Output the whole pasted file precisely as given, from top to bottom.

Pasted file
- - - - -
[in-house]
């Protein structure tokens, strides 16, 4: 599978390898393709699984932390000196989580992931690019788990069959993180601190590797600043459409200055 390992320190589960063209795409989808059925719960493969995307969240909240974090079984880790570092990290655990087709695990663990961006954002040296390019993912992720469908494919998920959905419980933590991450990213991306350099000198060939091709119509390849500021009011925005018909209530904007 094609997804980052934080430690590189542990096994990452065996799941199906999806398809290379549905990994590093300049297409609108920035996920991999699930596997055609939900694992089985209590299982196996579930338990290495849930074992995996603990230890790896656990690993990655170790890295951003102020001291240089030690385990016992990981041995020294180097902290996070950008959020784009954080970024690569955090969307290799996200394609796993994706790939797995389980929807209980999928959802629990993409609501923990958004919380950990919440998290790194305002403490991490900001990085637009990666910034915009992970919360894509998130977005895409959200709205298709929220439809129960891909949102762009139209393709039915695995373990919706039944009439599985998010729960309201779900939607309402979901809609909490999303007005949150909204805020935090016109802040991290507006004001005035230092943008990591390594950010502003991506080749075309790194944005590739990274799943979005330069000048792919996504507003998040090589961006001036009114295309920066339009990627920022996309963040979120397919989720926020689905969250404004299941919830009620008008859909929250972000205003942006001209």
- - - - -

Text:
[in-house]
């Protein structure tokens, strides 16, 4: 599978390898393709699984932390000196989580992931690019788990069959993180601190590797600043459409200055 390992320190589960063209795409989808059925719960493969995307969240909240974090079984880790570092990290655990087709695990663990961006954002040296390019993912992720469908494919998920959905419980933590991450990213991306350099000198060939091709119509390849500021009011925005018909209530904007 094609997804980052934080430690590189542990096994990452065996799941199906999806398809290379549905990994590093300049297409609108920035996920991999699930596997055609939900694992089985209590299982196996579930338990290495849930074992995996603990230890790896656990690993990655170790890295951003102020001291240089030690385990016992990981041995020294180097902290996070950008959020784009954080970024690569955090969307290799996200394609796993994706790939797995389980929807209980999928959802629990993409609501923990958004919380950990919440998290790194305002403490991490900001990085637009990666910034915009992970919360894509998130977005895409959200709205298709929220439809129960891909949102762009139209393709039915695995373990919706039944009439599985998010729960309201779900939607309402979901809609909490999303007005949150909204805020935090016109802040991290507006004001005035230092943008990591390594950010502003991506080749075309790194944005590739990274799943979005330069000048792919996504507003998040090589961006001036009114295309920066339009990627920022996309963040979120397919989720926020689905969250404004299941919830009620008008859909929250972000205003942006001209």